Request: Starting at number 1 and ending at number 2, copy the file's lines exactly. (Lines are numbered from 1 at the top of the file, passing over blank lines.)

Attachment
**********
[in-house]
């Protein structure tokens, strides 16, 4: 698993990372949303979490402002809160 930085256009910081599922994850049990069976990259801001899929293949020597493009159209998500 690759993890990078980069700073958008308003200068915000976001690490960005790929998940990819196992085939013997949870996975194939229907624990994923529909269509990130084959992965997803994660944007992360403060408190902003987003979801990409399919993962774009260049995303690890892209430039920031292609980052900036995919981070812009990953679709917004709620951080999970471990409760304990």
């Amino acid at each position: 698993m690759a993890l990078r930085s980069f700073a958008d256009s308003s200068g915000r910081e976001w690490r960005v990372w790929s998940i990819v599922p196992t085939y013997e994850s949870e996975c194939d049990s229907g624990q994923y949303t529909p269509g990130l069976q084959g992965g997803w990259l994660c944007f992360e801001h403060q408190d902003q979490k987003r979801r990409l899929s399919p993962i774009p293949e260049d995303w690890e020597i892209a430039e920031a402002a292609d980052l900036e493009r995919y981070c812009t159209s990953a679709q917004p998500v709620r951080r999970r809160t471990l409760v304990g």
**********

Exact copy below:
[in-house]
């Protein structure tokens, strides 16, 4: 698993990372949303979490402002809160 930085256009910081599922994850049990069976990259801001899929293949020597493009159209998500 690759993890990078980069700073958008308003200068915000976001690490960005790929998940990819196992085939013997949870996975194939229907624990994923529909269509990130084959992965997803994660944007992360403060408190902003987003979801990409399919993962774009260049995303690890892209430039920031292609980052900036995919981070812009990953679709917004709620951080999970471990409760304990």